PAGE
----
Interparental relationship sensitivity leads to adolescent internalizing problems: Different genotypes, different pathways

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Abstract

Several studies have established that child interparental conflict evaluations link parent relationship functioning and adolescent adjustment. Using differential susceptibility theory and its vantage sensitivity complement as their framework, the authors examined differences between adolescents who vary in the DRD4 7 repeat genotype (i.e., 7+ vs. 7-) in how both interparental conflict and positivity affect adolescents' evaluations of interparental conflict (i.e., threat appraisals) and how these evaluations affect internalizing problems. Results from longitudinal multiple-group path models using PROSPER data (N = 452) supported the hypothesis that threat appraisals for 7+ adolescents would be more affected by perceptions of interparental positivity compared to 7- adolescents; however, threat appraisals for 7+ adolescents were also less affected by interparental conflict. Among 7- adolescents, interparental conflict perceptions were associated with higher threat appraisals, and no association was found for perceptions of positivity. For adolescents of both genotypes, higher threat was associated with greater internalizing problems.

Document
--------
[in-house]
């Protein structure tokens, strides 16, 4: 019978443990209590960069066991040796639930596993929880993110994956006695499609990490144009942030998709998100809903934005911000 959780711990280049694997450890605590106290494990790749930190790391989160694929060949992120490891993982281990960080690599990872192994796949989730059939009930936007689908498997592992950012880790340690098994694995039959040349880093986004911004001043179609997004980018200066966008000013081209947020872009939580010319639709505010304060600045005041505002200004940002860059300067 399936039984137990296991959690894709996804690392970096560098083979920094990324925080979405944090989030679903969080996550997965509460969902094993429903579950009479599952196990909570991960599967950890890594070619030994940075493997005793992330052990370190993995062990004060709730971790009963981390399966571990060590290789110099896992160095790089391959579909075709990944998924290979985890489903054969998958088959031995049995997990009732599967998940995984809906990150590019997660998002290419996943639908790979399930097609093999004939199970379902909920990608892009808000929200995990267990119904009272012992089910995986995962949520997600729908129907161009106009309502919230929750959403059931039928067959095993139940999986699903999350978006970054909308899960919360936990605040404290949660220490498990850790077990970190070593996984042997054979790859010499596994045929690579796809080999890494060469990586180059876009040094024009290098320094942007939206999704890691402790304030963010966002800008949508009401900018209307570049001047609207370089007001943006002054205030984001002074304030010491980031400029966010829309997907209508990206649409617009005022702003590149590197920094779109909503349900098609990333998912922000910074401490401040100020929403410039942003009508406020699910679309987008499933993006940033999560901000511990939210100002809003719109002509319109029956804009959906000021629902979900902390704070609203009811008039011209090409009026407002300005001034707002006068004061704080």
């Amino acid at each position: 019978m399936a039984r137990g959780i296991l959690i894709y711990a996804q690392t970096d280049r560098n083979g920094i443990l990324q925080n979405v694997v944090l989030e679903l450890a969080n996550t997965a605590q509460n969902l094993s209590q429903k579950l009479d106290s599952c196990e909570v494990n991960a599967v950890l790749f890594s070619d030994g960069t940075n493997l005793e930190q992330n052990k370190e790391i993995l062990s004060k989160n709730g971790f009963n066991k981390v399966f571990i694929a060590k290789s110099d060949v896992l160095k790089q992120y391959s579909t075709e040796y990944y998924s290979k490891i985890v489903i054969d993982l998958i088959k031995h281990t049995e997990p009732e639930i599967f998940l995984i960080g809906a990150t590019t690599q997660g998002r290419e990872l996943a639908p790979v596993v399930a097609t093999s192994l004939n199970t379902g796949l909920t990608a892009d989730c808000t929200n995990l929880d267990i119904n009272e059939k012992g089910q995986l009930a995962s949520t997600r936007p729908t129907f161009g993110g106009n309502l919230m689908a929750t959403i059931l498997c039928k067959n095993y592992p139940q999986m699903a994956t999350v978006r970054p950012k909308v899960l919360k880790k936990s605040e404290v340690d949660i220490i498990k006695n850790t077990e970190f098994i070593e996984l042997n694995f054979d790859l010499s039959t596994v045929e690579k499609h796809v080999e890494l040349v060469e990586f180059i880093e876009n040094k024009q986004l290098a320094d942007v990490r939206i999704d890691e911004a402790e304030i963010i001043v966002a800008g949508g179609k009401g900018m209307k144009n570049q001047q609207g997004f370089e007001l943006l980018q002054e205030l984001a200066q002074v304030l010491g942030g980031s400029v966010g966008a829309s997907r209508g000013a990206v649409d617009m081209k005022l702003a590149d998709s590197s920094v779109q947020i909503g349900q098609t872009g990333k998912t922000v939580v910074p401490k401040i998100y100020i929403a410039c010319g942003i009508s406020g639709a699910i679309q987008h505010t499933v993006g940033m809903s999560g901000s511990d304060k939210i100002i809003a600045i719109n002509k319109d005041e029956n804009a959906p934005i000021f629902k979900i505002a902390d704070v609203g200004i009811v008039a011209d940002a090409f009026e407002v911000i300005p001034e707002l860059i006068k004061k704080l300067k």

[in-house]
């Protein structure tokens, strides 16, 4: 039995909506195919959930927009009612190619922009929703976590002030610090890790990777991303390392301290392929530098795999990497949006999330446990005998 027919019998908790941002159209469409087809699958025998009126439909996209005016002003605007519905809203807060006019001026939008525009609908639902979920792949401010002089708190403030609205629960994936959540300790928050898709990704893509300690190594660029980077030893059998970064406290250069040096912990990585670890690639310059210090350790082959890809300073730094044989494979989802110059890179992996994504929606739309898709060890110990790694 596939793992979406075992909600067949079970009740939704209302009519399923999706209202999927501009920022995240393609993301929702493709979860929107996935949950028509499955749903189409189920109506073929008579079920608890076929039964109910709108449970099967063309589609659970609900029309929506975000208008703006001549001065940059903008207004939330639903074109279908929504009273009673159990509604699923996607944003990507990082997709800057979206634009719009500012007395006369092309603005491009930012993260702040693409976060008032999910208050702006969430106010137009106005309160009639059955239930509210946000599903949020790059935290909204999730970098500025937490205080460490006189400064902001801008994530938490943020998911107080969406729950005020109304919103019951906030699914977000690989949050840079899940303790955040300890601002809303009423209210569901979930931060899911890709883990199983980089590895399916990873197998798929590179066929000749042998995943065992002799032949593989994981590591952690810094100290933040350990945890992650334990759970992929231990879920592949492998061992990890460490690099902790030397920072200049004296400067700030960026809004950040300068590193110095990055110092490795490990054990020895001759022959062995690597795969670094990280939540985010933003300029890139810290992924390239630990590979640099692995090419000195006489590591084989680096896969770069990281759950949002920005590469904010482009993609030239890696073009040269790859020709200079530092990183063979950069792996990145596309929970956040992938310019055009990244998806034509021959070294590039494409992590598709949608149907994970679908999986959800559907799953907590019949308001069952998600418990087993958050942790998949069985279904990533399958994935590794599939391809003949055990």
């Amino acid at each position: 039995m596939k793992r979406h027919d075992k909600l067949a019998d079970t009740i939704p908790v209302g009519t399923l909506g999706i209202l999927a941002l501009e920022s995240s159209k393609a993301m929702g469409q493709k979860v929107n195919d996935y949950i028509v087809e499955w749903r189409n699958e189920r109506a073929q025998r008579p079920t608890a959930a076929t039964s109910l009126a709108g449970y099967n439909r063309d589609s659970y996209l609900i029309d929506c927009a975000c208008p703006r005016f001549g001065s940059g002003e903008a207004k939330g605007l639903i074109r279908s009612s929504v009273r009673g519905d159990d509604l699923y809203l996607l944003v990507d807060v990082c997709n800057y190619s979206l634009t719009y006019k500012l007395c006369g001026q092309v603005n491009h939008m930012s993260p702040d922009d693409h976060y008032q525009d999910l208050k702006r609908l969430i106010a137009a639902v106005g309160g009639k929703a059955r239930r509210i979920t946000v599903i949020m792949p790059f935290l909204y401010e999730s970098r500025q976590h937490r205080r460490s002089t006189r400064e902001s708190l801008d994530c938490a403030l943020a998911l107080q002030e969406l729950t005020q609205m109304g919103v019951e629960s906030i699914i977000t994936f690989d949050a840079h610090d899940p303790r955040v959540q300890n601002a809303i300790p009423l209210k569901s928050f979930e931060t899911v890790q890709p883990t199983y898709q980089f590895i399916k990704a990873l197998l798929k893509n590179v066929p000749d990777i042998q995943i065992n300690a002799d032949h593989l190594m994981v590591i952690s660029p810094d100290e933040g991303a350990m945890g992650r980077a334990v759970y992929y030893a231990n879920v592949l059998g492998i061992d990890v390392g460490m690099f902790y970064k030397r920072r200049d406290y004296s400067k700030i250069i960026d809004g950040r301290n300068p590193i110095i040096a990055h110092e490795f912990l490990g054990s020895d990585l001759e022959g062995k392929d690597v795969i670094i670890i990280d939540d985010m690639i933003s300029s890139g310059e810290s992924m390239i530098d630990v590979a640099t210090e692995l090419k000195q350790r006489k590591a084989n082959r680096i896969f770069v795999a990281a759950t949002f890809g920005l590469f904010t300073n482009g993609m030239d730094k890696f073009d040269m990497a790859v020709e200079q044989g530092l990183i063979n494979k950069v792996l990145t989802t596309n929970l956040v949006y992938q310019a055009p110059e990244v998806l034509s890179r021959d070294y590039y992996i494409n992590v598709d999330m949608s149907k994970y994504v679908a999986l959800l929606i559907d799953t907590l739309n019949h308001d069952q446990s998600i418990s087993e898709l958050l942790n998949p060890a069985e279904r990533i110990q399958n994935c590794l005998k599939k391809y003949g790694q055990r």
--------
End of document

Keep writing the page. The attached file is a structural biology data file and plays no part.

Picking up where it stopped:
Original languageEnglish (US)
Pages (from-to)329-343
Number of pages15
JournalJournal of Marriage and Family
Volume77
Issue number2
DOIs
StatePublished - Apr 1 2015

All Science Journal Classification (ASJC) codes

  • Anthropology
  • Arts and Humanities (miscellaneous)
  • Social Sciences (miscellaneous)

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